Through my Mom I tell her the story about Miriam, my cousin murdered in Miami. Tears well around the table but I shake those off with a sprinkle of gratitude for Miriam's generosity.  Over thirty years later I remember the little treasures she gave me - a ballerina doll; a makeup palette; a blue padded bra. The wind picks up again and my Dr. cousin shivers and rubs her arms.

I wish I had known Miriam she tells me through my Mom, and I shake my head at both of them.  Oh no, I can only imagine the trouble we didn't get into, you me and her on this tiny island.  The universe knows best, this is how it's supposed to be.

Dr. cousin winces a little at my zenism and says to my Mom, "Where does your daughter come from? Who made her with thoughts like these?"

My Cuban wine helps my Spanish immensely so I answer without needing translation, "God was in a particularly imaginative mood when She created me."

The entire table leans over for Mom's translation. Mom shakes her head. I give her my Translate THAT nod and she does. They laugh.

The waiter comes back and we order more, then as he walks away I excuse myself and go up to our room.  Mom had repeatedly admonished  me to pack lightly for this trip so I have only have my most favorite clothes and makeup, the pieces I would grab from the closet in a fire.

 I didn't imagine I would meet my cousin, a new wonderful delightful cousin, who would need a jacket, or lipgloss or mascara. Now that I know that, now that I know that I have another cousin, a new living breathing cousin, I have to take care of her just like Miriam would have taken care of me.

There, I pull down my navy swingy sweater from the Gap and decide to give it to her.

Then I look around for more. She is tiny, I can't give her my shoes, and even if I could, she and I both agree that the wedges and heels I left at home are far cuter than the flats I'm wearing.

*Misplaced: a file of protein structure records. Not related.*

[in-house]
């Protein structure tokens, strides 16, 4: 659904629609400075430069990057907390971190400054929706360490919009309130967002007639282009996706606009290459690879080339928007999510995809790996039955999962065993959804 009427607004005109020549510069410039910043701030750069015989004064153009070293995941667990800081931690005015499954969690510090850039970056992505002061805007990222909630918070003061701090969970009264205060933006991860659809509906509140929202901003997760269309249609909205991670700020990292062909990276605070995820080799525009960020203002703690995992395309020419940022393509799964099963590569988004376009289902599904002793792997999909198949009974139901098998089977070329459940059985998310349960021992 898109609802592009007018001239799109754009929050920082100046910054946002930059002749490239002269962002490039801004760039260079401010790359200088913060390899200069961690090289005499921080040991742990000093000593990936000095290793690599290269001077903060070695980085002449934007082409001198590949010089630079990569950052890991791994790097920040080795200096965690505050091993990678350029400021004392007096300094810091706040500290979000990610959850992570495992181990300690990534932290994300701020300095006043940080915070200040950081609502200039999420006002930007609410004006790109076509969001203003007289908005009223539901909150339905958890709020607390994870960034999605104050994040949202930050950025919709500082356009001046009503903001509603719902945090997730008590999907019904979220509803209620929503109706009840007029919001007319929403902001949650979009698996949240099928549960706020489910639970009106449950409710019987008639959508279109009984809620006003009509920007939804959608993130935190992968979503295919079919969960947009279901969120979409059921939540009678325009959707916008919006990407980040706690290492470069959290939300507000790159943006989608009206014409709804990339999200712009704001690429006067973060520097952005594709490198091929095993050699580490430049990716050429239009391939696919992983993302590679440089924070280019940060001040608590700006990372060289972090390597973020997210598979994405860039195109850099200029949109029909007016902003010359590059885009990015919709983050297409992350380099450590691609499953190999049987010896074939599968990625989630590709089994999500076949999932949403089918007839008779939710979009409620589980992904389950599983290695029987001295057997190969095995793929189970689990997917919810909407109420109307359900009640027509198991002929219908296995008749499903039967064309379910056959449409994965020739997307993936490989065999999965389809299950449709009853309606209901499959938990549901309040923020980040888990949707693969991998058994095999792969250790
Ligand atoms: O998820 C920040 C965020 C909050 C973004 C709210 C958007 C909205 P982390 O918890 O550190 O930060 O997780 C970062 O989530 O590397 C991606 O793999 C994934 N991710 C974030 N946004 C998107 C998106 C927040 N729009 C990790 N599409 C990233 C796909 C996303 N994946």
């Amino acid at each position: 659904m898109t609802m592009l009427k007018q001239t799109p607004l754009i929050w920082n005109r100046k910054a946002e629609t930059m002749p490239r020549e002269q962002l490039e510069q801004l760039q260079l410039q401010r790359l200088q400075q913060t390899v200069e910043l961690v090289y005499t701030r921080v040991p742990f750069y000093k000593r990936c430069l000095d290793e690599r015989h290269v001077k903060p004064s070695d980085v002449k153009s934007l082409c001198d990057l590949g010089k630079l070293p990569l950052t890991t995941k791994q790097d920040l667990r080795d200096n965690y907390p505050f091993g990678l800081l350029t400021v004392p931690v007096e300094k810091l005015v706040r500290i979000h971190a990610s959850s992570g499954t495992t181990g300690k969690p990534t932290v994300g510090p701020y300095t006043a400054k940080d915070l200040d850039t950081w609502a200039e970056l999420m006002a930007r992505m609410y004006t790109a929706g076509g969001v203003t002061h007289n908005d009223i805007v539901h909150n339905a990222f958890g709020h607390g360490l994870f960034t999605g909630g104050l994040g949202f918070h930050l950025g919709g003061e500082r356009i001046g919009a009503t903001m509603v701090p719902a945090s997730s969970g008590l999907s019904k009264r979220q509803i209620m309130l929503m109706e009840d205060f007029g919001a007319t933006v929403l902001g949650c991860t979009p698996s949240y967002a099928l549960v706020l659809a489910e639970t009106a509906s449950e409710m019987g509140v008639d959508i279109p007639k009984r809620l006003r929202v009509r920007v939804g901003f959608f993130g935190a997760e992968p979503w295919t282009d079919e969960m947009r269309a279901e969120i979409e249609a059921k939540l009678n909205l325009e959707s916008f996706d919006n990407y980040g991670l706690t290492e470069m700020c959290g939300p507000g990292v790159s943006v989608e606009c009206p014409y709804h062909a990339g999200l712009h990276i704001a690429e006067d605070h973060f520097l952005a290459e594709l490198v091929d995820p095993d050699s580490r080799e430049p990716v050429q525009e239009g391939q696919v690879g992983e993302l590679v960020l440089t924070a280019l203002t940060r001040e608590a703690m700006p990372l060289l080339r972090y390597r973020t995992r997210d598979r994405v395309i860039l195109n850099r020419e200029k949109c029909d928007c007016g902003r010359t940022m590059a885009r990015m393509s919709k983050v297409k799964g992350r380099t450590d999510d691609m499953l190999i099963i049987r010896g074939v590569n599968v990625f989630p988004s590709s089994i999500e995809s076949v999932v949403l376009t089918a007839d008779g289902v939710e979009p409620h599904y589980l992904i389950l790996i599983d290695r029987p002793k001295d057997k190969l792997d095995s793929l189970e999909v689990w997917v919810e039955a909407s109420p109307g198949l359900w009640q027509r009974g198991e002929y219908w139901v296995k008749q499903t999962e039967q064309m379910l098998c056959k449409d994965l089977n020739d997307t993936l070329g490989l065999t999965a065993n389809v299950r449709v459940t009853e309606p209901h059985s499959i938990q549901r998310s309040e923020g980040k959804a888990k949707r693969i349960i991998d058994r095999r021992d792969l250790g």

In the bathroom I lay out my makeup. There, I can give her this brush, the one with a fluffy side and a liner on the end. I can give her this gold eyeshadow duo, this mascara, this brick of shimmer that makes skin glow.  Satisfied, I pack it all into my black clutch purse and dash back downstairs to present it to my Dr. cousin.

She accepts it thankfully,  pulls on the sweater and relaxes a little against the wind.

"I have a deal for you," my Dr. cousin offers me, through my Mom. "You teach me English and I'll teach you Spanish. That sounds reasonable, doesn't it? Deal?"

Before my Mom can translate, I throw my hands up and answer her in Spanish, "What mierda is your deal? I'm speaking Spanish already! IN CUBA! I win, I win, I win."

The wind died down, just a little, and yawns crossed all our faces. 

They had work the next day, school the next day, it was time to hug, time to let go for a little while. 

Mom walked our cousins to the hotel door while I moved us to a smaller table inside the building where other people sat patiently waiting on the sole waiter and bartender.

Good thing the waiter was so slow, because if I hadn't stood there so long in the quiet by myself right in that exact spot I would never had noticed the huge answer - a sign, quite literally - that was right in front of me, waiting boldy and patiently to tell itself to me.